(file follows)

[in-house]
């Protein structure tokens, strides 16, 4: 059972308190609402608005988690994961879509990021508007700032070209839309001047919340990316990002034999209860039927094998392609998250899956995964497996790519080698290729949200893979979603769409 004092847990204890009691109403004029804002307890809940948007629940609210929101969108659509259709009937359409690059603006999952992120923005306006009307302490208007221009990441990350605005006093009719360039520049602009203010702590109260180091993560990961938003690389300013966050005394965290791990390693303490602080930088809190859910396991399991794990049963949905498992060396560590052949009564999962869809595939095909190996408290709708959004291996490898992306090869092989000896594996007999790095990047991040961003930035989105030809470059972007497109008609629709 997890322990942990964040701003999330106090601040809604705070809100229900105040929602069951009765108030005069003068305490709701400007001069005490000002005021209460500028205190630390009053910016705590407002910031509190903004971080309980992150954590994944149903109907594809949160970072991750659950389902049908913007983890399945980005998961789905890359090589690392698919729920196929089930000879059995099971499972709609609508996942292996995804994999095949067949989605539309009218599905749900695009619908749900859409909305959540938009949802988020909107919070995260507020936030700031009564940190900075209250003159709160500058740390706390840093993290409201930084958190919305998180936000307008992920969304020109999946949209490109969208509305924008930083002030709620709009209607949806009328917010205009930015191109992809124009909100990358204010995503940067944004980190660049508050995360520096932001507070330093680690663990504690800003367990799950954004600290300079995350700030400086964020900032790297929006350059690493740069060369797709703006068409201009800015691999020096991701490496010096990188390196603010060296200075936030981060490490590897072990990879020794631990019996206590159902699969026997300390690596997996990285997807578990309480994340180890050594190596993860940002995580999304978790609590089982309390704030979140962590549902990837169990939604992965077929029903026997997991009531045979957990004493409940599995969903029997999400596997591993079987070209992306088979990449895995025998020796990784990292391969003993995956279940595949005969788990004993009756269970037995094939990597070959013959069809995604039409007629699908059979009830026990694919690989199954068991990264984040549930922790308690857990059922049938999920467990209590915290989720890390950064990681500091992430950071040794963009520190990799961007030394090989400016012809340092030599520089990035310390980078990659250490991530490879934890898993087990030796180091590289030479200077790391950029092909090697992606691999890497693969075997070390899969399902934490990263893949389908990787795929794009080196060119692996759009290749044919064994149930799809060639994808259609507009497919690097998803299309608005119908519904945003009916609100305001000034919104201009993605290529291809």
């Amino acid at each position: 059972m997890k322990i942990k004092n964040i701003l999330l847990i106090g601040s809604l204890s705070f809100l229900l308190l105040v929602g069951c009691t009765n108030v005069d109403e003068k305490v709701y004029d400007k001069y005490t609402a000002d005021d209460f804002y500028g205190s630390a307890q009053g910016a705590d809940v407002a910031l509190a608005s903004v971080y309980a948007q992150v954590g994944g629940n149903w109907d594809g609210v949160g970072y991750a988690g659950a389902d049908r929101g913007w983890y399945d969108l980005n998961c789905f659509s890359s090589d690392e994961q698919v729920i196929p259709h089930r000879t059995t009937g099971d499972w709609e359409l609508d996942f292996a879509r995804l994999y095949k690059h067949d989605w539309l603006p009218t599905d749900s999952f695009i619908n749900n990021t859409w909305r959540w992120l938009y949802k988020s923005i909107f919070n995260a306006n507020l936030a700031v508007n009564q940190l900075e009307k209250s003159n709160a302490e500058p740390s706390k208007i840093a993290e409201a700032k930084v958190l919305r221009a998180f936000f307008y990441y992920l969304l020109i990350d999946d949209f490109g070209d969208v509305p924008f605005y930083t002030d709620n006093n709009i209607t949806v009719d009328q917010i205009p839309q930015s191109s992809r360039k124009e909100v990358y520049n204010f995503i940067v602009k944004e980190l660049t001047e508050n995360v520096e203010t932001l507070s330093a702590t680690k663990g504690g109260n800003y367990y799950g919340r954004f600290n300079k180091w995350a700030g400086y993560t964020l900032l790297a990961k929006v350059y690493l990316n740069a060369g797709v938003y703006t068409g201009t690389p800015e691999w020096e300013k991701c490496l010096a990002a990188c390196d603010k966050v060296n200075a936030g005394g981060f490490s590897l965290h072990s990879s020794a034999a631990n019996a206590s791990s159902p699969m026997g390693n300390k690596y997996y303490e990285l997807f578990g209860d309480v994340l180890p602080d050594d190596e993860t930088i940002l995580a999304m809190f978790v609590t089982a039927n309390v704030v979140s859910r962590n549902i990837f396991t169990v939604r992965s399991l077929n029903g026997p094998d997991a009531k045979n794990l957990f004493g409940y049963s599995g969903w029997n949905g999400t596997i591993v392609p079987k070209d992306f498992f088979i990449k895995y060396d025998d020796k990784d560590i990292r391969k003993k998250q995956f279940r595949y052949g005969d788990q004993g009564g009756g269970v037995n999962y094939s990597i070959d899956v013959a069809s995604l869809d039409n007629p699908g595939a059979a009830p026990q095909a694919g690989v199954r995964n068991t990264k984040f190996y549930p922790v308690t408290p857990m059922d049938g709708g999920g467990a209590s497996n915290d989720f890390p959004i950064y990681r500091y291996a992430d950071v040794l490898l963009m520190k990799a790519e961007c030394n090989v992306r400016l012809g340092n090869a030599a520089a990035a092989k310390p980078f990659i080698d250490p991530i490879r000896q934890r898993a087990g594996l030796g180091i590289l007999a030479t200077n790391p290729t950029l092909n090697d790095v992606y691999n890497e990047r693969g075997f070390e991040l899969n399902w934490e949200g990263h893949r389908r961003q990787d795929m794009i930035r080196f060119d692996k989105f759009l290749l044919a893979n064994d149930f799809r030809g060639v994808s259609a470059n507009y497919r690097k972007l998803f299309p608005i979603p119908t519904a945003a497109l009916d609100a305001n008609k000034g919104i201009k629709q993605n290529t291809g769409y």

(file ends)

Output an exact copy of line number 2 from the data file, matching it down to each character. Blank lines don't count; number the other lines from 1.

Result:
């Protein structure tokens, strides 16, 4: 059972308190609402608005988690994961879509990021508007700032070209839309001047919340990316990002034999209860039927094998392609998250899956995964497996790519080698290729949200893979979603769409 004092847990204890009691109403004029804002307890809940948007629940609210929101969108659509259709009937359409690059603006999952992120923005306006009307302490208007221009990441990350605005006093009719360039520049602009203010702590109260180091993560990961938003690389300013966050005394965290791990390693303490602080930088809190859910396991399991794990049963949905498992060396560590052949009564999962869809595939095909190996408290709708959004291996490898992306090869092989000896594996007999790095990047991040961003930035989105030809470059972007497109008609629709 997890322990942990964040701003999330106090601040809604705070809100229900105040929602069951009765108030005069003068305490709701400007001069005490000002005021209460500028205190630390009053910016705590407002910031509190903004971080309980992150954590994944149903109907594809949160970072991750659950389902049908913007983890399945980005998961789905890359090589690392698919729920196929089930000879059995099971499972709609609508996942292996995804994999095949067949989605539309009218599905749900695009619908749900859409909305959540938009949802988020909107919070995260507020936030700031009564940190900075209250003159709160500058740390706390840093993290409201930084958190919305998180936000307008992920969304020109999946949209490109969208509305924008930083002030709620709009209607949806009328917010205009930015191109992809124009909100990358204010995503940067944004980190660049508050995360520096932001507070330093680690663990504690800003367990799950954004600290300079995350700030400086964020900032790297929006350059690493740069060369797709703006068409201009800015691999020096991701490496010096990188390196603010060296200075936030981060490490590897072990990879020794631990019996206590159902699969026997300390690596997996990285997807578990309480994340180890050594190596993860940002995580999304978790609590089982309390704030979140962590549902990837169990939604992965077929029903026997997991009531045979957990004493409940599995969903029997999400596997591993079987070209992306088979990449895995025998020796990784990292391969003993995956279940595949005969788990004993009756269970037995094939990597070959013959069809995604039409007629699908059979009830026990694919690989199954068991990264984040549930922790308690857990059922049938999920467990209590915290989720890390950064990681500091992430950071040794963009520190990799961007030394090989400016012809340092030599520089990035310390980078990659250490991530490879934890898993087990030796180091590289030479200077790391950029092909090697992606691999890497693969075997070390899969399902934490990263893949389908990787795929794009080196060119692996759009290749044919064994149930799809060639994808259609507009497919690097998803299309608005119908519904945003009916609100305001000034919104201009993605290529291809």